Adric and Varsh lost their parents when they were young; they were killed in a forest fire and the boys were taken in by family friends. Varsh is three-and-a-half years Adric’s senior. As this is Adric’s introduction (despite featuring in four novels by now), his creator gives us the best insight yet into who he is:
Adric’s diminutive stature and his youth belied the fact that he had one of the keenest intelligences on the starliner, an intelligence marred only by the occasional lapse into the naive mannerisms of the juvenile.
Adric only lets go of Draith because he panics after a hand clasps his ankle underneath the marsh water. The other Outlers are here named Refnal, Gulner, Hektir and Yenik.
As with all authors showing off their creations, Andrew Smith presents the giant Marshmen as much more impressive than TV would allow:
They flexed their scaly arms, allowed their mouths, dribbling with hungry saliva, to gape. Scaly, metallic-looking eyelids slid back over black evil eyeballs, which then scanned the surroundings. They started climbing from the marsh, mud slithering down their tall, horrible frames, heavy clawed feet finding a secure hold in the soil by the marsh.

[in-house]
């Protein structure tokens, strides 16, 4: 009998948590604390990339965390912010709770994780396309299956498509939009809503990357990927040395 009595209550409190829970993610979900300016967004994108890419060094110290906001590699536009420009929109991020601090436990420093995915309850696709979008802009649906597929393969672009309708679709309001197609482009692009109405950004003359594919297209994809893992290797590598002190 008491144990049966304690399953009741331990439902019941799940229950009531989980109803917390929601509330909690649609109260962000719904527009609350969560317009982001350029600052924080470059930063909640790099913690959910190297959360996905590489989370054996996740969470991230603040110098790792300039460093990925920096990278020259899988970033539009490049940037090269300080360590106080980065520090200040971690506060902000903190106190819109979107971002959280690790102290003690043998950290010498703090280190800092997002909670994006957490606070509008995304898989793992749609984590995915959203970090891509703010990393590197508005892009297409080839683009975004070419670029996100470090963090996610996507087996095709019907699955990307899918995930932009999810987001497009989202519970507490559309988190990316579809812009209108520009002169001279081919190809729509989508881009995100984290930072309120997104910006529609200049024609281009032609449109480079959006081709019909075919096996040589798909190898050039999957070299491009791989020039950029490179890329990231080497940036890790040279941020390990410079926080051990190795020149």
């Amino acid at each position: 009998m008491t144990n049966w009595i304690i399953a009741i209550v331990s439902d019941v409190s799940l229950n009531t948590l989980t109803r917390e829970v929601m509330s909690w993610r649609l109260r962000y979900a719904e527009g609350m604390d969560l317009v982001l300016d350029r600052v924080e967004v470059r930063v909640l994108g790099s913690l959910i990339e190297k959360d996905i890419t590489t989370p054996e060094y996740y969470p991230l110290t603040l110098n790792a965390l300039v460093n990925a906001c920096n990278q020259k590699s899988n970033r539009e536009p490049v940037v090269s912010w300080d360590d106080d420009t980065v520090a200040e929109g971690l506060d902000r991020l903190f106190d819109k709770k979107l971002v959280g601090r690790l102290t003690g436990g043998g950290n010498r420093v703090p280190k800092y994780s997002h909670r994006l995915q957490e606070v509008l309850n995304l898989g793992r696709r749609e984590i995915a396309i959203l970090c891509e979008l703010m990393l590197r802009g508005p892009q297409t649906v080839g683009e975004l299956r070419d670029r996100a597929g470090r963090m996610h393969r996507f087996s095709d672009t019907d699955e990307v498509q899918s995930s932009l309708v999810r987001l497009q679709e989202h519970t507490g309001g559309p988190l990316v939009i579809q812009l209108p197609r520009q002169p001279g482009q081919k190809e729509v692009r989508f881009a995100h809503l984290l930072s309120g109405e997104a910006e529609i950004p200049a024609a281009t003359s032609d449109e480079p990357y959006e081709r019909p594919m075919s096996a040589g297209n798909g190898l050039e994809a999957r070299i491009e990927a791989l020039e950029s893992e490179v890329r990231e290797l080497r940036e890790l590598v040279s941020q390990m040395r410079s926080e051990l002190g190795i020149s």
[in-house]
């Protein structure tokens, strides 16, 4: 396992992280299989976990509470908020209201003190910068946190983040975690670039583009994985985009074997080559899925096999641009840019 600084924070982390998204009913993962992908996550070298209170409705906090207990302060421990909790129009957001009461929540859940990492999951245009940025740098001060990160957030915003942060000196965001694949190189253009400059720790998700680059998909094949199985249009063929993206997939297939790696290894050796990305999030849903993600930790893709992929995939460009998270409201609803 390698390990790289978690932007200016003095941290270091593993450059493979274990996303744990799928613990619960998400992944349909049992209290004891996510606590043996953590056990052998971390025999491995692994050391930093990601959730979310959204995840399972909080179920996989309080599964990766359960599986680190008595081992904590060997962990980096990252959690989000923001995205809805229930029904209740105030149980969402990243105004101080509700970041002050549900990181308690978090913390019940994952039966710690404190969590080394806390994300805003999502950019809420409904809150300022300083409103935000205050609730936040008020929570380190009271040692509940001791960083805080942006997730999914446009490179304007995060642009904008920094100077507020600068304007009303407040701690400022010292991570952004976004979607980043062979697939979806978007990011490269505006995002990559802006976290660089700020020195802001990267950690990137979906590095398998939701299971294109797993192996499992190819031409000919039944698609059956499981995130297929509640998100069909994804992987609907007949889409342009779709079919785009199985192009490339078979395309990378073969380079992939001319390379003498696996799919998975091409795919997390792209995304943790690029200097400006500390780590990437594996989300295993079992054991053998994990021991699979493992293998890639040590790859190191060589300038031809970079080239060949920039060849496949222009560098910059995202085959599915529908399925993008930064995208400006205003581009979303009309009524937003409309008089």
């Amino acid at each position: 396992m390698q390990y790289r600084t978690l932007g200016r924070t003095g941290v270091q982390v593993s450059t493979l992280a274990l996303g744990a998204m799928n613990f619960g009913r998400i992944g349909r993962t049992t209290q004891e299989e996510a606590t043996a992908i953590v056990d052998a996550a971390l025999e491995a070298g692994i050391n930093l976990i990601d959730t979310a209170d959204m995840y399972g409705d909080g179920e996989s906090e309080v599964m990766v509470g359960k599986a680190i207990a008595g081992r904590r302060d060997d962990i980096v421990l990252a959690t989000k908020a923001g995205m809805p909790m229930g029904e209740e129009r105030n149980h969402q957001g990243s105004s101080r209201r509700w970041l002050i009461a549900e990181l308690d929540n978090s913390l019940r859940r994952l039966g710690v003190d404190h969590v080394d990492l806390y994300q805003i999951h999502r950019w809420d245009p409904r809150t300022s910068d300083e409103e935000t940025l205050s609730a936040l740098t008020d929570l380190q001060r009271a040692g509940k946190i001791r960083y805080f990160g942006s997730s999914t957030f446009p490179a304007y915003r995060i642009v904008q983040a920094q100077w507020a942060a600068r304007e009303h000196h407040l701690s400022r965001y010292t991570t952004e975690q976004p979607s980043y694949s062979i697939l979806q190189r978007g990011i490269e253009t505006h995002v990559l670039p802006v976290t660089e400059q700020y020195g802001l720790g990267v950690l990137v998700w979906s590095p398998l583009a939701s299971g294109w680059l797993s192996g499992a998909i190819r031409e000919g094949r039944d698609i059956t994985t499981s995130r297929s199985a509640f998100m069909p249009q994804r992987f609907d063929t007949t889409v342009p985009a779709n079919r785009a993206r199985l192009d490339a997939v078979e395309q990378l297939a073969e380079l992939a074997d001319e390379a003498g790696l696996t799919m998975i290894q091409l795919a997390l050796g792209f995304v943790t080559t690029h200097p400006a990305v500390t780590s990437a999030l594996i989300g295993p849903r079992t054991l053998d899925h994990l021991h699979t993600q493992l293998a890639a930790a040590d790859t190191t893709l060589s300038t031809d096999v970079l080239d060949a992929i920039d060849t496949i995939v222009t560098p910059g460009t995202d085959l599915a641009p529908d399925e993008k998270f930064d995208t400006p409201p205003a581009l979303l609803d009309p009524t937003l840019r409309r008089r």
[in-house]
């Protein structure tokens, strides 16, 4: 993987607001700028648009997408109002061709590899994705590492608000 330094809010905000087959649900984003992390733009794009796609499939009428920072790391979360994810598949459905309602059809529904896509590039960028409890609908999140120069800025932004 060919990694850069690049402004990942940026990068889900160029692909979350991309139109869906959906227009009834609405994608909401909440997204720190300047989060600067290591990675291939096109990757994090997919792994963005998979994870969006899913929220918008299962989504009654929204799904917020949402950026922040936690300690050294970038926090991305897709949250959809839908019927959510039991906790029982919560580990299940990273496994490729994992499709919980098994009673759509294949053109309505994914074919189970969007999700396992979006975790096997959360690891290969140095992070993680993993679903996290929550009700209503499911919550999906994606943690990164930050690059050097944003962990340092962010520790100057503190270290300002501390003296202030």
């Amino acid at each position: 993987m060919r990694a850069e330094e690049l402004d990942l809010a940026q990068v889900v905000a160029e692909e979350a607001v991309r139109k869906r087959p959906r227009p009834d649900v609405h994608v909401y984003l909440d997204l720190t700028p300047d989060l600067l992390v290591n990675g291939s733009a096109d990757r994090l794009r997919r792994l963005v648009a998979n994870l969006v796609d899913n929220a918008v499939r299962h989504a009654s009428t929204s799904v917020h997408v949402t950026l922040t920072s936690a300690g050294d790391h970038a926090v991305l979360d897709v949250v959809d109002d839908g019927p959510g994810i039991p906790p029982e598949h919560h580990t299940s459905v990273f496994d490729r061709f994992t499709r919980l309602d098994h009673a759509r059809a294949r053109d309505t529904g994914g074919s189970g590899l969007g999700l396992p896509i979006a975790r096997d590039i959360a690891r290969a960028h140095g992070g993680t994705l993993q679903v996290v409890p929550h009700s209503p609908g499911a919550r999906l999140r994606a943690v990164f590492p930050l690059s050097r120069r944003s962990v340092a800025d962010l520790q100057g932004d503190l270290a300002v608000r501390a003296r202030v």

The Marshchild follows the Doctor onto the starliner and the Doctor takes it under his wing when he protects it from a frightened mob (on TV, he’s knocked out and the child is taken away screaming). The Doctor recalls once failing to save a young girl from a ‘witch trial’ in 17th-Century England and vows not to allow the Marshchild to suffer a similar fate.
There is a pitch-black ‘spatio-temporal void’ between the TARDIS’s inner and outer doors! Romana utters a mild swearword (‘damn’, which is still the naughtiest word a series regular has said so far!). The Doctor’s mission to collect Romana and the broken K9 is interrupted by clusters of spiders swarming over him (shudder!). The Marshmen enjoy a level of shared minds and the brief involvement of Romana allows them insight into the starliner citizens. The ‘people of the marsh’ see themselves as guardians of the planet, ‘to serve and to protect nature’ from the alien technology of the starliners, who they consider ‘non-people; but the Marsh leader still pauses to lament the deaths they have caused: as they return to the marsh, he asks his brethren ‘… why does the maintaining of beauty always have to require the taking of lives? It is so very sad.’